The interests of unions and employer groups have been put ahead of superannuation fund members with the decision by Senate crossbenchers to oppose legislation support independence on the boards of superannuation funds.
The interests of unions and employer groups have been put ahead of superannuation fund members with the decision by Senate crossbenchers to oppose legislation that sought to ensure independence on the boards of superannuation funds.
“This decision rejects all tenets of good governance in the modern era. It defies common sense that unions and employer groups would deny their members the benefits of independence on their boards,” said John Brogden, Managing Director & Chief Executive Officer of the Australian Institute of Company Directors.
“Independent directors are widely recognised as a critical element of good corporate governance. The importance of independence is recognised in both the ASX Corporate Governance Council guidelines that apply to listed companies and the standards that the Australian Prudential Regulations Authority imposes on banks and insurers.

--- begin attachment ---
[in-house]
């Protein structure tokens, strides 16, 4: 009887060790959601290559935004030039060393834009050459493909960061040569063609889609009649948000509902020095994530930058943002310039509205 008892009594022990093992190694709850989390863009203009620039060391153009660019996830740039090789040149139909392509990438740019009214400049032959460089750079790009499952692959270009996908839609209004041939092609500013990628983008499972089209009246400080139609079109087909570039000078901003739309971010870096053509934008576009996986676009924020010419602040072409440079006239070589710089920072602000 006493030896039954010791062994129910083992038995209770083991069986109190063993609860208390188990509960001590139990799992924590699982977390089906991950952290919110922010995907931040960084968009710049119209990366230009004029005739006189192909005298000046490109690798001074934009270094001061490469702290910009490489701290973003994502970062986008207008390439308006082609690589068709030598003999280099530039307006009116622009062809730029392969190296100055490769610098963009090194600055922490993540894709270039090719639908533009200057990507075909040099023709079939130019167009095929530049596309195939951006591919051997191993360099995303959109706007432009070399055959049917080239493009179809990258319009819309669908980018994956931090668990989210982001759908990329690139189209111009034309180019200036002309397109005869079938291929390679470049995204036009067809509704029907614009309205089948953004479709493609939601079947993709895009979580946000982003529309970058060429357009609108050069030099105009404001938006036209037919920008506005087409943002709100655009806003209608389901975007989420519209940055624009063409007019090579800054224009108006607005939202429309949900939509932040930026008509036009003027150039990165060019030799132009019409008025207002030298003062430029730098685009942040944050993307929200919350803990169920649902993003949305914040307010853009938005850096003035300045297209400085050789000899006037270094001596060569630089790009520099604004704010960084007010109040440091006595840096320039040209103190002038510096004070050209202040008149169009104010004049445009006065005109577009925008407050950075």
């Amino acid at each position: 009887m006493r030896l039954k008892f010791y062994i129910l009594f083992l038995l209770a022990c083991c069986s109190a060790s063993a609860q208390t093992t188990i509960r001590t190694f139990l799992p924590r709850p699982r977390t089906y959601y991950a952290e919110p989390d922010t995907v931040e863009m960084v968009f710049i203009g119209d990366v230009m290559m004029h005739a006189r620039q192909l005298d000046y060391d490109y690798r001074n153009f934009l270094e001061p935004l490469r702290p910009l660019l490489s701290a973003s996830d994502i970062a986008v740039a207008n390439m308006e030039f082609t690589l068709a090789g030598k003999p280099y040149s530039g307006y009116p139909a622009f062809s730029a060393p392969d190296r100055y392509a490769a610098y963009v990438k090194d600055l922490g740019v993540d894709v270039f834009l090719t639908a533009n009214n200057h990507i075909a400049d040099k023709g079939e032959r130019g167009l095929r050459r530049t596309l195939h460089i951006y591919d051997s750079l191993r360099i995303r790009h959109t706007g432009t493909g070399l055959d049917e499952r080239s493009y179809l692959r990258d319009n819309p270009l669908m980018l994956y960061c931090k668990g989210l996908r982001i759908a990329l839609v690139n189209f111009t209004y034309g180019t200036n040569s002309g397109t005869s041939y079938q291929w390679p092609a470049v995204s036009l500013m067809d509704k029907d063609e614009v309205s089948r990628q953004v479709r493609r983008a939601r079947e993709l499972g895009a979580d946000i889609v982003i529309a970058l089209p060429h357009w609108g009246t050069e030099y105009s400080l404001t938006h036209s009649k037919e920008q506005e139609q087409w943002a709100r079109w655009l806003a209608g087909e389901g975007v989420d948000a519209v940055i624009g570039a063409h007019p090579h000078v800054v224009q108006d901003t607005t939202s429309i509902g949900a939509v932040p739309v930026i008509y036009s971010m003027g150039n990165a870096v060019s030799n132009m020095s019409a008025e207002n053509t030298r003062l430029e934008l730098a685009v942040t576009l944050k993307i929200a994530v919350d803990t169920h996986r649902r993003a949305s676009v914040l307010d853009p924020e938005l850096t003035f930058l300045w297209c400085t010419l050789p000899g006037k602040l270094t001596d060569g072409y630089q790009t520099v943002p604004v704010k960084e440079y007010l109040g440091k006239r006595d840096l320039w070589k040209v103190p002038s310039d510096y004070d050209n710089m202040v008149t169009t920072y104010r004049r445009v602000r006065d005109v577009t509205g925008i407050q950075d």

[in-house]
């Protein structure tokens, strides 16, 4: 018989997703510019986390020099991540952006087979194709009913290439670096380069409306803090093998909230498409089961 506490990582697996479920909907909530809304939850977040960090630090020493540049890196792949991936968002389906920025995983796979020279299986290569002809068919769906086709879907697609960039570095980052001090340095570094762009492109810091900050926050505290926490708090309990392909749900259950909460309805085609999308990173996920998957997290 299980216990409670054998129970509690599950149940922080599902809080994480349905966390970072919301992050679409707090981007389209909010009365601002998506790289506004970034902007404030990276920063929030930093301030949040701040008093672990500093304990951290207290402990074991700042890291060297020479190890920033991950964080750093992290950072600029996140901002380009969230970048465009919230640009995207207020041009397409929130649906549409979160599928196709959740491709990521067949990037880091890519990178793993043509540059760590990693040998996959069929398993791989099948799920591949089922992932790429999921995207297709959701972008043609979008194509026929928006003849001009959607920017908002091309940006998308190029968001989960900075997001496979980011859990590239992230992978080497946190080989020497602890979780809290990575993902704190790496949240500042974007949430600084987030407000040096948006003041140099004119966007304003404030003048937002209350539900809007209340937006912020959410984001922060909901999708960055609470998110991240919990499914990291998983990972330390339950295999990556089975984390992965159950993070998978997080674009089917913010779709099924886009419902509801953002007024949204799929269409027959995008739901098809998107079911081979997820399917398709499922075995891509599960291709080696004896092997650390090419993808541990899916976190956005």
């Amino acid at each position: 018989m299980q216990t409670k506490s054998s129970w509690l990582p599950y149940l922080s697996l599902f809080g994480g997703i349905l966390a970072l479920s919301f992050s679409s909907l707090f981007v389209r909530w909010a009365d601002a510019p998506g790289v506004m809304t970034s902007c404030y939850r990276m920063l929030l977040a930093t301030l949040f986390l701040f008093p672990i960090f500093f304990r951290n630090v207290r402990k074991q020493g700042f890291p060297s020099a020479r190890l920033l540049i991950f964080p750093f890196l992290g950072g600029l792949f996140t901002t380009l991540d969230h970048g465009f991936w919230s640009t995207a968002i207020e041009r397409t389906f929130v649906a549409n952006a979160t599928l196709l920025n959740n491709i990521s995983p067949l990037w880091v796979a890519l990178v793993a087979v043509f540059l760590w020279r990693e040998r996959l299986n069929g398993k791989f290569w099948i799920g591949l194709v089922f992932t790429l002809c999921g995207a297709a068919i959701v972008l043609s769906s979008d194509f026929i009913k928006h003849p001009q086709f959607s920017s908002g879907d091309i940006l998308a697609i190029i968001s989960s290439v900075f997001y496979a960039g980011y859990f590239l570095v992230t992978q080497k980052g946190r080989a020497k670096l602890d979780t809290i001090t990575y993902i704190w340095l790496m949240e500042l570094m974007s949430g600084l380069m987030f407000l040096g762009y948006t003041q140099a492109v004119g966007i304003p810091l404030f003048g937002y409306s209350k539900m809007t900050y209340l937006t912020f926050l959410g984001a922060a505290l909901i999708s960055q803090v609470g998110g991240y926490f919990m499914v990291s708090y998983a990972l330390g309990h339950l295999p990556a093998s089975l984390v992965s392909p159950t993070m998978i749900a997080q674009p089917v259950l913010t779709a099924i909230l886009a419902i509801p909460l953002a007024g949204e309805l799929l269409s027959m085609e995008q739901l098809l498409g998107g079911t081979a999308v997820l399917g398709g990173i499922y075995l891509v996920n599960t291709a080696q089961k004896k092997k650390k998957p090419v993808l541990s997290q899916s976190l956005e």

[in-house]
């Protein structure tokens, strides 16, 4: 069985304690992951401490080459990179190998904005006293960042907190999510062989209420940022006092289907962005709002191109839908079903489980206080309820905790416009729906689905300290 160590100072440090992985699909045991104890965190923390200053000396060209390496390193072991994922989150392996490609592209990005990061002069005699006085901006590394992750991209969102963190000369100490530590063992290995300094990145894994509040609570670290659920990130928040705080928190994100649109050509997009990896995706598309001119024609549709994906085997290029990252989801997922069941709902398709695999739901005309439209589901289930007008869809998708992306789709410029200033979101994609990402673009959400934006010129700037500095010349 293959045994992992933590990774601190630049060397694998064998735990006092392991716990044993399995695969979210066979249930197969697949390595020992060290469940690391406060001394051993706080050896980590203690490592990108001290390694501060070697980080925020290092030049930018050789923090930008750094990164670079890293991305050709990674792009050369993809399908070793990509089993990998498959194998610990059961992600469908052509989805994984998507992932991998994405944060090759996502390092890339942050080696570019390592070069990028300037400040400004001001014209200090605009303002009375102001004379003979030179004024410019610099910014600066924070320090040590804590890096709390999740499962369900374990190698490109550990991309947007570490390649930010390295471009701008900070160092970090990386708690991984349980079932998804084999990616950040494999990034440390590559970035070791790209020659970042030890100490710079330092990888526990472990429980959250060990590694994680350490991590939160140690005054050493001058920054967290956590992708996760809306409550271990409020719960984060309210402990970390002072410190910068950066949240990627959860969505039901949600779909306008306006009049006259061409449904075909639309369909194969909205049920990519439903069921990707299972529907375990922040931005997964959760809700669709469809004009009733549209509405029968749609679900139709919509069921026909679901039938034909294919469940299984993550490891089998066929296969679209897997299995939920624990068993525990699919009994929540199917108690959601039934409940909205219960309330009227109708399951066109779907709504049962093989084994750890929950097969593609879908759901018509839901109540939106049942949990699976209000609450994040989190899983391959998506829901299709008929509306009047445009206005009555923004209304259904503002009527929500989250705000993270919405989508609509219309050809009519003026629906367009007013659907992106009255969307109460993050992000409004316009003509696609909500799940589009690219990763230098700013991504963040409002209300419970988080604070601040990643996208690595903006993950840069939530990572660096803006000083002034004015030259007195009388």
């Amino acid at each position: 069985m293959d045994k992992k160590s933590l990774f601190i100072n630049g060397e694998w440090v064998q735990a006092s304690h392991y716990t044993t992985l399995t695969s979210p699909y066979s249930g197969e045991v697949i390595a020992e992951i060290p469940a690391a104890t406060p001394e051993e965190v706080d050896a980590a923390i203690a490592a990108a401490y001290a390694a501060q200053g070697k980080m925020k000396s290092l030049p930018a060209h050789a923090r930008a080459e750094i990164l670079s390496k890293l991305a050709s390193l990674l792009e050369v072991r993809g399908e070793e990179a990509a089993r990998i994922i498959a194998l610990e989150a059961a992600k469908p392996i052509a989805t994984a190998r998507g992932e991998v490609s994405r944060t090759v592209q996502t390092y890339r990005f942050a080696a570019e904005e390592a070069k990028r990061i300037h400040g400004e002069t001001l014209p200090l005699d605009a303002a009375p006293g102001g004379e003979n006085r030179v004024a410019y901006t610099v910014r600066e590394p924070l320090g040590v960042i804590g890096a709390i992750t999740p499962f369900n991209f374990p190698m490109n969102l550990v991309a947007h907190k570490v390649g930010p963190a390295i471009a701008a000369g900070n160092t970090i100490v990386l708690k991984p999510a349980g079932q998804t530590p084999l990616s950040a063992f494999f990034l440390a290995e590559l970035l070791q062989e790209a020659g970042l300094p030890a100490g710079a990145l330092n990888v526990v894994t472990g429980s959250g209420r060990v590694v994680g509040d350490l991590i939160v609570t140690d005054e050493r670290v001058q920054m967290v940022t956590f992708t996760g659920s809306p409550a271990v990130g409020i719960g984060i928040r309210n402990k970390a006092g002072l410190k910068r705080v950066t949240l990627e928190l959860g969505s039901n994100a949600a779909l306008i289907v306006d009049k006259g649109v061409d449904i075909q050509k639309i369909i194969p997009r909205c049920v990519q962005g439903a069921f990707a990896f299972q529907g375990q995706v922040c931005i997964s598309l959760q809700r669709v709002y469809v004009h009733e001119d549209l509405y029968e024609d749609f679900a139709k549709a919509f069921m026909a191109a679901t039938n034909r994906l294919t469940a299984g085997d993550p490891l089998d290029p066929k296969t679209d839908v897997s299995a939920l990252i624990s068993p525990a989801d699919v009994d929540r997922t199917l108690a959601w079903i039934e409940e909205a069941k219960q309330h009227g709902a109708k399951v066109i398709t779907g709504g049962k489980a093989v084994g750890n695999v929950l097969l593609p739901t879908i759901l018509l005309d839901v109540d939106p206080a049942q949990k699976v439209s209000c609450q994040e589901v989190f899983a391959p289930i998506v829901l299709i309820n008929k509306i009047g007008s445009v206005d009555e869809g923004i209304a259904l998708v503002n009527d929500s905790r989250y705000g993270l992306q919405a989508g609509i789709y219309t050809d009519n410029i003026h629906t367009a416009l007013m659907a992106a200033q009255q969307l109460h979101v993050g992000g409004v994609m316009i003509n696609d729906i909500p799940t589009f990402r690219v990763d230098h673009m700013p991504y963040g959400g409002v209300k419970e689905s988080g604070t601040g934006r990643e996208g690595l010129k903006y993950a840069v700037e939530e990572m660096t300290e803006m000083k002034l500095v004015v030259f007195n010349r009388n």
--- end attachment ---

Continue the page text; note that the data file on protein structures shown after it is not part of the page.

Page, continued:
“The industry review of governance standards that is now proposed by Industry Super Australia and the Australian Institute of Superannuation Trustees would need to be built on the foundation of internationally-accepted principles of governance, which includes the importance of director independence.
“All parties must understand that current investment returns are not the sole litmus test for effective governance nor is it guaranteed that they will continue if current board structures are maintained.
“Good governance practices, including board independence, instead provide for the long-term stability, sustainability, transparency and profitability of an entity,” Brogden said.
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